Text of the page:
5 things to know about sharks at New York’s beaches

A rash of shark attacks on Long Island could make beachgoers think twice about catching some waves this summer.

But before you choose to stay on the sand, here is what you need to know when going to the coast.

There are probably more sharks in New York waters today.

“And that’s a good thing,” said Christopher Paparo, director of Stony Brook University’s Marine Sciences Center.

Sharks are increasing because they hunt smaller fish as piles, Paparo said in a statement to The Post. The population of bunkers and other fish has returned after declining decades ago due to overfishing and pollution, he added.

There are also many types of sharks.

New York waters have sand tiger sharks, tiger sharks, dark sharks, spinner sharks and smaller white sharks, experts tell The Post.

It is not clear which sharks are behind the attacks.

But experts believe that sand tiger sharks are the likely aggressors.

There have been five shark attacks on Long Island in the last two weeks - including two at Smith Point Beach.
There have been five shark attacks on Long Island in the last two weeks – including two at Smith Point Beach.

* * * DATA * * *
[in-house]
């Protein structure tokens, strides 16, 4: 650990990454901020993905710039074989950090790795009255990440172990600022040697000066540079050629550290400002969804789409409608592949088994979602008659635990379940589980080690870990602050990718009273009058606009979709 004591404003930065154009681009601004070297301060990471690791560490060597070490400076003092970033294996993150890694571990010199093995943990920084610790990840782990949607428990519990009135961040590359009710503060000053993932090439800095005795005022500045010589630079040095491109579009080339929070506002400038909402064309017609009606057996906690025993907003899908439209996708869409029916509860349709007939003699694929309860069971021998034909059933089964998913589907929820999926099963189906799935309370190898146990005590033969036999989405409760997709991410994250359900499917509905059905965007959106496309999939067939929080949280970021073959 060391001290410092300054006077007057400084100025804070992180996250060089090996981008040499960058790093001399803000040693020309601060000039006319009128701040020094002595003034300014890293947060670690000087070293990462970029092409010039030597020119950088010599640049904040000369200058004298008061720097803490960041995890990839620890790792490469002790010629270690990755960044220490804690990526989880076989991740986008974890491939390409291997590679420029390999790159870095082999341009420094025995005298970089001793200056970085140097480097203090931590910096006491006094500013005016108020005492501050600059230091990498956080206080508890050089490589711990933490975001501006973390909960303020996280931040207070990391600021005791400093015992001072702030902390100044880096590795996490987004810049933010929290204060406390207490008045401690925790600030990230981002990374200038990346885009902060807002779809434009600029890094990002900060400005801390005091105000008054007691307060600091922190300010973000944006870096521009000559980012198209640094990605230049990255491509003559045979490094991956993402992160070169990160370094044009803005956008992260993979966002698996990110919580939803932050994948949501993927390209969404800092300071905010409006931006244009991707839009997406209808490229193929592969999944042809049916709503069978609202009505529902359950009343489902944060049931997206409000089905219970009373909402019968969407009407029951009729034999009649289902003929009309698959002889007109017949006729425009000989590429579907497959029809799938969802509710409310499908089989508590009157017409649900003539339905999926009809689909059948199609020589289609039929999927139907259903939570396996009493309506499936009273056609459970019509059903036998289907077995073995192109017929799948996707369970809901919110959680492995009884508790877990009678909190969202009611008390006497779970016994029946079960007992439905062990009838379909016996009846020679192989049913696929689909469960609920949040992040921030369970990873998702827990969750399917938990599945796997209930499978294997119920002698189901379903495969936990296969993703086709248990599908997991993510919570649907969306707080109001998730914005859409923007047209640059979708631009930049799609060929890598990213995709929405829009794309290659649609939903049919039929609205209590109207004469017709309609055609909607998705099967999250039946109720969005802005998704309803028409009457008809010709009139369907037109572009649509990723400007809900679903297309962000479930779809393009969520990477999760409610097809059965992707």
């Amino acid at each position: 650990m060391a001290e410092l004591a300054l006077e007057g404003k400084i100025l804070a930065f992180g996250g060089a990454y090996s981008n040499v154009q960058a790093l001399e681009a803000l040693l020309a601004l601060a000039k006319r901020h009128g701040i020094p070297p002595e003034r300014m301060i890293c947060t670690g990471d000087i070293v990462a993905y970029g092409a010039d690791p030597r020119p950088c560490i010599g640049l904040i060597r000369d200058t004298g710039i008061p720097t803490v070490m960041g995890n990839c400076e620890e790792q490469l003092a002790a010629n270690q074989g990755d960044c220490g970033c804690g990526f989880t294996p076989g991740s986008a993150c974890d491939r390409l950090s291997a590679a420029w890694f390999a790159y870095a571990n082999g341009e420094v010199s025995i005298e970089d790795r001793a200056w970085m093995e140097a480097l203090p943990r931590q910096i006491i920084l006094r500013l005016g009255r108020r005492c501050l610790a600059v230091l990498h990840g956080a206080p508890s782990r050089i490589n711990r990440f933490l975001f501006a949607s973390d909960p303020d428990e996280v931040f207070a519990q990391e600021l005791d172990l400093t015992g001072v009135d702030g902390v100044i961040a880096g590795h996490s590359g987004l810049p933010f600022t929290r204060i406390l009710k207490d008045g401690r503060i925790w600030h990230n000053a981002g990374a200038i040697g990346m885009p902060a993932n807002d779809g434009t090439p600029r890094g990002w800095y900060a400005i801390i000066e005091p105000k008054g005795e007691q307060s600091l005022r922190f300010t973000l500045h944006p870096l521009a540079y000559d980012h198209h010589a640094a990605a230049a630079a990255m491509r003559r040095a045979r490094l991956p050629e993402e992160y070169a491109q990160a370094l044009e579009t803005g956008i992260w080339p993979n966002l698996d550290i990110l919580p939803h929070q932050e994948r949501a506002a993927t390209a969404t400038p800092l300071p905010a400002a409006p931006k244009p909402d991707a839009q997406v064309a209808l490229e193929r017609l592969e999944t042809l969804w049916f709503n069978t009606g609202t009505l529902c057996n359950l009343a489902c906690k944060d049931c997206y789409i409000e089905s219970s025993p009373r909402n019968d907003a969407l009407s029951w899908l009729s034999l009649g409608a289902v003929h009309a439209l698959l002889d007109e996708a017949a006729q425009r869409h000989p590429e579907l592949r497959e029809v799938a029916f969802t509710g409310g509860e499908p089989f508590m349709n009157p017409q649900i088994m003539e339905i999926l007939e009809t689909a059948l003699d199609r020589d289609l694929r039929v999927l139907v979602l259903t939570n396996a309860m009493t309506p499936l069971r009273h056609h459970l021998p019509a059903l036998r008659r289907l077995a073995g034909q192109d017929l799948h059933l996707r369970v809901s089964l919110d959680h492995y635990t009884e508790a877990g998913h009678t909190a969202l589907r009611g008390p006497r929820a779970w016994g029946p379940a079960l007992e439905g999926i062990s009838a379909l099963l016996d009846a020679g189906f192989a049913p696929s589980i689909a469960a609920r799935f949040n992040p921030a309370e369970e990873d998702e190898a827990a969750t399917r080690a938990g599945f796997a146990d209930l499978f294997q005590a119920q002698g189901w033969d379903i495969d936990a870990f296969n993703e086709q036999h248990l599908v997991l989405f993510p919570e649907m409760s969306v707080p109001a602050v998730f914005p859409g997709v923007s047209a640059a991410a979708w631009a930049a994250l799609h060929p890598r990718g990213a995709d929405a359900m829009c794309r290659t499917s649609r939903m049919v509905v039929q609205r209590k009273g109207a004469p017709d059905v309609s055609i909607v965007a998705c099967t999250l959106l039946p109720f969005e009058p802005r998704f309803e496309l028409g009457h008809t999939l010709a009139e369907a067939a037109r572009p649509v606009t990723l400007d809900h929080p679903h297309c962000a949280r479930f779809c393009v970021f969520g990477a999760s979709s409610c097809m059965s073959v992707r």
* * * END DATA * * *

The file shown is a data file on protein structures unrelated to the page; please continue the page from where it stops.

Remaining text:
Dennis A. Clark
The number of sharks in New York waters is rising, according to one expert.
The number of sharks in New York waters is rising, according to one expert.
Getty Images / 500px
A map of the recent rise in Long Island shark attacks.
A map of the recent rise in Long Island shark attacks and sightings.

Sand tiger sharks look grayer, can reach up to 10 feet and are second only to white sharks in terms of their encounters with humans, according to the Shark Research Institute’s website.

Tiger sharks look browner and can reach up to 10 feet, according to the institute.

Observation of super predator white sharks is more likely north of New York, with a recent series of sightings off Cape Cod.

Sharks do not look at you as lunch.

“One thing to keep in mind is that sharks are not out there trying to eat surfers and swimmers,” Stony Brook’s Paparo said. “They would much rather eat fish, but in many cases they confuse us with their actual prey.”

When they bite, they usually move on, he added.

Professional tip to avoid being confused with something to eat: avoid swimming into a school of fish, Paparo said.

Long Island lifeguard Zach Gallo was bitten by a shark earlier in July.
Long Island lifeguard Zach Gallo was bitten by a shark earlier in July.
Dennis A. Clark
Gallo's foot after the shark attack during training.
Gallo’s foot after the shark attack during training.
News 12

You probably do not need a larger boat.

Your chances of dying from a shark attack in your lifetime are 1 in 3,748,067, according to the Florida Museum of Natural History’s International Shark Attack File.

In comparison, your chances of dying from a lightning strike are 1 in 79,746. Nine people died from confirmed shark attacks worldwide last year, with 73 reported bites across the globe in 2021 and 72 attacks per year on average over the past five years, according to the file.

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